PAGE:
Uh-Oh! Gwyneth Paltrow’s Most Eyebrow-Raising Goop Moments 


In Goop we trust? Gwyneth Paltrow has courted controversy since launching her wellness and lifestyle brand, Goop, in 2008.

What started as a weekly newsletter from the Clean Plate author, grew to an expansive website that spawned a fashion line, wellness products, recipe portal, podcast, magazine and health summit, among other projects.

“We operate from a place of curiosity and nonjudgment, and we start hard conversations, crack open taboos, and look for connection and resonance everywhere we can find it,” Goop’s website reads. “We don’t mind being the tip of the spear — in short, we go first so you don’t have to. We’re glad you’re here.”

Since its launch, Goop has released a few controversial products, including the Jade Egg (it is claimed to increase sexual energy when placed in one’s vagina) and the “This Smells Like My Vagina” candle. Paltrow, however, stands by her choice to release the items, especially the scent that may make some people uncomfortable.

“You grew up getting messaging around the feminine care that was heavily scented with synthetic fragrances and all this kind of thing,” Paltrow exclusively told Us Weekly in September 2020, regarding her cheeky candle. “I just felt it was time to make a bit of a feminist statement around accepting who we are and our femininity.”

A year prior, the Iron Man actress came under more fire after the In Goop Health conference in London in June 2019. Some attendees were upset about the $1,300 hotel price tag and what they called a subpar experience, with one reportedly labeling the actress  a “f–king extortionist” and claiming the weekend was less of a summit and more of a sales pitch.

“Gwyneth acts like she’s a health goddess, but actually she’s a pretentious, greedy extortionist,” an attendee told The New York Post‘s Page Six at the time. “She had a ton of security. She was unapproachable. She did the minimum — a few fireside chats with Twiggy and Penelope Cruz, then she put on her Birkenstocks and snuck out.”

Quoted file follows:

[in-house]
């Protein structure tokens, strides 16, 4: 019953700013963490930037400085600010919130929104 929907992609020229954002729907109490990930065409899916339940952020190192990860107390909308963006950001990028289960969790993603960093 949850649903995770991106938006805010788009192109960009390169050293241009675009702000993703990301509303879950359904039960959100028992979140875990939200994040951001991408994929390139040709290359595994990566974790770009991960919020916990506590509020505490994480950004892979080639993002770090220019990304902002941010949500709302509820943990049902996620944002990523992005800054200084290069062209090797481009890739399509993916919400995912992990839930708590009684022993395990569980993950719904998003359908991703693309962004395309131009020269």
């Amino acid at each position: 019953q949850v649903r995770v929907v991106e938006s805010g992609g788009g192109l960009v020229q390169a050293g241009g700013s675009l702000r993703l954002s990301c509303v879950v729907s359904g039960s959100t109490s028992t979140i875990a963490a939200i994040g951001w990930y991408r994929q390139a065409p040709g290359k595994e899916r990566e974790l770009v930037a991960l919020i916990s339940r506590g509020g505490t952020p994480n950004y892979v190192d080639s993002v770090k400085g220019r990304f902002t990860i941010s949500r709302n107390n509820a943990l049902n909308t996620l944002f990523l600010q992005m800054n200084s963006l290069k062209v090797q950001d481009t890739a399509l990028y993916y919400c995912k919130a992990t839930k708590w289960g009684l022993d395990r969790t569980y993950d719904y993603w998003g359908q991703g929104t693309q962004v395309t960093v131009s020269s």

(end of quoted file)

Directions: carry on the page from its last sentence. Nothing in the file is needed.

According to the company, however, there was no foul play.

“It should be noted that the actual value of the weekend package was over $8,000,” a rep told the outlet. “The cost included a hotel suite (valued at $1,600) and a gift bag valued at $3,000, among other items. During the event, Gwyneth opened the day, conducted three fireside chats (almost half of the day’s panels) and hosted a workout and Q&A the next day.”

Nevertheless, numerous attendees were left mystified after the event. “I was a huge fan of Gwyneth,” added the guest. “Now I feel like I have lost my faith in God.”

The Shakespeare in Love actress defended her the wellness company from criticism early on as well, telling Harper’s Bazaar UK in 2011 that “I very much want Goop to be its own stand-alone brand.”

She revealed that “at this point in time, it’s inextricably linked with me, but we really are a team of amazing people who bring incredible ideas to the site. It’s not only me.”

Scroll down for the company’s Goopiest moments ranked from mild to wild!

Goop Vibrations

The company released its first vibrator on Valentine’s Day in February 2021, with Paltrow joking she “had to pass the time” somehow during the coronavirus pandemic. Goop announced the launch the same day, teasing, “We’ve tested a lot of vibrators over the years — a job we take seriously, knowing that great vibrators lead to great orgasms. Basically, it’s a pleasure.”


Bio-frequency stickers

Goop vibes only? The brand’s website said their “bio-frequency stickers” targeted the body’s energy imbalances with the same conductive carbon material NASA uses to line space suits. NASA called BS, stating that they don’t use that material in its equipment.

Jade eggs

In 2018, Goop paid $145,000 in civil penalties for “unsubstantiated” claims that vaginal jade eggs could balance hormones and regulate menstrual cycles. The company can no longer make medically unconfirmed statements … but still sells the eggs.

Vaginal Steaming

Don’t try this at home. The star claimed that sitting on a “mini-throne” of steam would cleanse the uterus — but experts say it can do more harm than good, creating a pH imbalance and potentially even causing burning. 

Bee Sting Therapy

In March 2018, a Spanish woman died from an allergic reaction after undergoing live bee acupuncture, called “apipuncture.” Goop claimed in the past that the treatment is effective for getting rid of “inflammation and scarring.” 

Vagina-Inspired Candle

In early 2020, Goop released the “This Smells Like My Vagina” candle, which according to Paltrow “started as a joke” but sold out within hours and was quite the conversation starter. “I was with the nose Douglas Little for his brand Heretic and we were kind of messing around,” she said during a January 2020 appearance on Late Night With Seth Meyers. “And I smelled this beautiful thing, and I was like, ‘That smells like my vagina.’ And I was kidding, obviously. And we were on mushrooms.” The actress quickly clarified that “no, we weren’t on mushrooms” when they created the hot-ticket item.


As a follow-up to her vagina scent, the Shallow Hal actress’ company launched the “This Smells Like My Orgasm Candle” in June 2020. According to the site, it’s a “sexy, surprising and wildly addictive” scent that is made up of “tart grapefruit, neroli, and ripe cassis berries blended with gunpowder tea and Turkish rose.”

Matt Baron/Shutterstock

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